An interview with Joost Lijbaart: Jazz was and is always an intellectual comment on music in the present time: Video

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Jazz interview with jazz drummer Joost Lijbaart. An interview by email in writing.

JazzBluesNews.Space: – First let’s start with where you grew up, and what got you interested in music?

Joost Lijbaart: – I grew up in Hilversum the Netherlands. As a kid I was interested in music and especially drumming. My father was a drummer and we had a lot of jazz records at home which I started to listen to when I was a kid and try to copy the sound of Gene Krupa, Art Blakey, Max Roach and others.

JBN.S: – What got you interested in picking up the drums?

JL: – I noticed I was always focusing on the drummer when I hear live shows or heard music on a recording. Especially drummers who did different things with the drumset so not only playing the rhythm but played in a more tone sensitive way.

JBN.S: – What teacher or teachers helped you progress to the level of playing you have today? What made you choose the drums?

JL: – Victor Oskam, my classical teacher at the conservatory learn me the most about tone sensitive playing, technique, relaxation and sound imagination in relation to the human body. Before I went to the conservatory I followed 10 years of classical percussion lessons . The year before I went to the conservatory I had lessons from Roy Dackus who learn me all the basic stuff I needed to know and my drum teachers at the conservatory helped me to develop my own ideas. My drum teachers at the conservatory were Marcel Serierse, Cees Kranenburg and Gerhard Jeltes.

JBN.S: – How did your sound evolve over time? What did you do to find and develop your sound?

JL: – In the beginning I tried very hard to copy the sound of Tony Williams and later Jack DeJohnette. At a certain point I realized that copying this was getting a bit in the way of my own development so I said goodbye to my Jack DeJohnette cymbals and drums and looked for a lighter sound with cymbals and drums. From that point I never thought about my own style, I just played what I heard and discovered during the years it got more personally. I am a drummer but sometimes I play like a percussionist, light with different sounds.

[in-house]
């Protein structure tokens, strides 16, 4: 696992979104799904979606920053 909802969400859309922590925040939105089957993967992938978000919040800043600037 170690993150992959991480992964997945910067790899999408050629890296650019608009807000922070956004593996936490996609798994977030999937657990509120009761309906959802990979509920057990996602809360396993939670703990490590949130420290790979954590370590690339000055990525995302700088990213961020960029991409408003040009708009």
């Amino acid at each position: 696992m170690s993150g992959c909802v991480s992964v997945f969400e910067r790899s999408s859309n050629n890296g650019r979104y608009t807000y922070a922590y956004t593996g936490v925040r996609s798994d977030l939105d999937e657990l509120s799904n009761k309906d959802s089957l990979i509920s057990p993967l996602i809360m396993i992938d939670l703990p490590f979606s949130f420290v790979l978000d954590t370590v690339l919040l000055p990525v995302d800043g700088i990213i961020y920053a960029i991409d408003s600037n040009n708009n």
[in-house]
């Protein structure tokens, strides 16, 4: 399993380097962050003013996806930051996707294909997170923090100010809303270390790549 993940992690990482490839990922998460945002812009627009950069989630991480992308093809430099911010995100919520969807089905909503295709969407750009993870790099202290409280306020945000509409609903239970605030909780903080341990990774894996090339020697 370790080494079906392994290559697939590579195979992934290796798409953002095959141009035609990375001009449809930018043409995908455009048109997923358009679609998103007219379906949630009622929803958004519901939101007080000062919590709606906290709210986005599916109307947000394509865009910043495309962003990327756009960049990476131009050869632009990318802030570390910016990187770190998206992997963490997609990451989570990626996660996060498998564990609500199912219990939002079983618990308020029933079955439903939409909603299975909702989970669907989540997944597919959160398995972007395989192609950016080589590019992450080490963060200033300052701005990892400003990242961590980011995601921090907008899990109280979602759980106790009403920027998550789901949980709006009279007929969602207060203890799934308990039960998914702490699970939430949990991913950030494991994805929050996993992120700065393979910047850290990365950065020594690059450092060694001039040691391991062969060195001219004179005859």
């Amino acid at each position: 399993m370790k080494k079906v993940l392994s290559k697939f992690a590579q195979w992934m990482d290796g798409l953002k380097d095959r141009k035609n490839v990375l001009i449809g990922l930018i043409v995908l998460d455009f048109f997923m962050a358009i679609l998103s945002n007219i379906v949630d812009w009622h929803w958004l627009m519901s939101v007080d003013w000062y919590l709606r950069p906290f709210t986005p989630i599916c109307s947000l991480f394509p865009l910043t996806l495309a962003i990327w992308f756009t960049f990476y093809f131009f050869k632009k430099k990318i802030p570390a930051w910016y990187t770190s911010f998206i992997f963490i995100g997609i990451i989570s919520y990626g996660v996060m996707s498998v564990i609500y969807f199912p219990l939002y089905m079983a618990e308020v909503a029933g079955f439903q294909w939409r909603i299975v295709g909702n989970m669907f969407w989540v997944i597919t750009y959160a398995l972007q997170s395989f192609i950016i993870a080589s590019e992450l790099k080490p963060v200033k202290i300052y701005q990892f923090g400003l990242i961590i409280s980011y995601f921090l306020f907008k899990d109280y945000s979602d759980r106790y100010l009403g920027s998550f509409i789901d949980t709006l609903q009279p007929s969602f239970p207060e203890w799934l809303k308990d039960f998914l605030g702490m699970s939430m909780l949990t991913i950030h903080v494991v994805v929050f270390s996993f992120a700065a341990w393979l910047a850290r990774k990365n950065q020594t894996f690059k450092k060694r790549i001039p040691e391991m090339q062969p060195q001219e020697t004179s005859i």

JBN.S: – What practice routine or exercise have you developed to maintain and improve your current musical ability especially pertaining to rhythm?

JL: – What works the best for me in the past and still does is playing along with records or CD’s and focusing on the same subject for a longer time (3 months minimum). This can be a techniqual problem or learning a certain groove or tempo which is difficult for me.

JBN.S: – Which harmonies and harmonic patterns do you prefer now?

JL: – On this moment I am listening a lot to ethnic or world music from Mali, music from central Asia and music from Northern Europe. Normally in ethnic music harmonies are quiet simple but always with a strange twist. I really like that.

Картинки по запросу Joost Lijbaart Under the Surface 2017

JBN.S: – What do you love most about your new album: <Under the Surface>, how it was formed and what you are working on today. Next year your fans like we can wait for a new album?

JL: – The idea for Under the Surface was a long wish from me, to make a totally improvised album. When I started to play together with Bram Stadhouders and Sanne Rambags two years ago I felt immediately that I wanted to do this idea with them. The album came out in March this year and was very well reviewed and we got a lot of great performances.